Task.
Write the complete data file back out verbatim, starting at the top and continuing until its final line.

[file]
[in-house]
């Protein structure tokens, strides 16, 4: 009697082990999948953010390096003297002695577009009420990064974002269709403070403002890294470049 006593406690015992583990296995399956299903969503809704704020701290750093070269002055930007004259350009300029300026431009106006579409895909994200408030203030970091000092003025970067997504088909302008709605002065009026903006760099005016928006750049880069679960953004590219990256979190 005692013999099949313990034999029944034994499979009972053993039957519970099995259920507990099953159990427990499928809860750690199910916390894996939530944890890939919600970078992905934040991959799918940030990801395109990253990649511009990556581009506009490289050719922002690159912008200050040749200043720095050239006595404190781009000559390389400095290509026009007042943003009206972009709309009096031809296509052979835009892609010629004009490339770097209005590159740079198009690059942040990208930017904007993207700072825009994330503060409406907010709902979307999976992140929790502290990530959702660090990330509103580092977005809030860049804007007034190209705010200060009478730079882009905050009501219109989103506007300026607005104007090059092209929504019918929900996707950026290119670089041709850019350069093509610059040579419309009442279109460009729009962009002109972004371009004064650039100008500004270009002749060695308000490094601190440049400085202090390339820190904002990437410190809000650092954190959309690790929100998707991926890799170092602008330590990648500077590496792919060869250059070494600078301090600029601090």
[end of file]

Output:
[in-house]
């Protein structure tokens, strides 16, 4: 009697082990999948953010390096003297002695577009009420990064974002269709403070403002890294470049 006593406690015992583990296995399956299903969503809704704020701290750093070269002055930007004259350009300029300026431009106006579409895909994200408030203030970091000092003025970067997504088909302008709605002065009026903006760099005016928006750049880069679960953004590219990256979190 005692013999099949313990034999029944034994499979009972053993039957519970099995259920507990099953159990427990499928809860750690199910916390894996939530944890890939919600970078992905934040991959799918940030990801395109990253990649511009990556581009506009490289050719922002690159912008200050040749200043720095050239006595404190781009000559390389400095290509026009007042943003009206972009709309009096031809296509052979835009892609010629004009490339770097209005590159740079198009690059942040990208930017904007993207700072825009994330503060409406907010709902979307999976992140929790502290990530959702660090990330509103580092977005809030860049804007007034190209705010200060009478730079882009905050009501219109989103506007300026607005104007090059092209929504019918929900996707950026290119670089041709850019350069093509610059040579419309009442279109460009729009962009002109972004371009004064650039100008500004270009002749060695308000490094601190440049400085202090390339820190904002990437410190809000650092954190959309690790929100998707991926890799170092602008330590990648500077590496792919060869250059070494600078301090600029601090």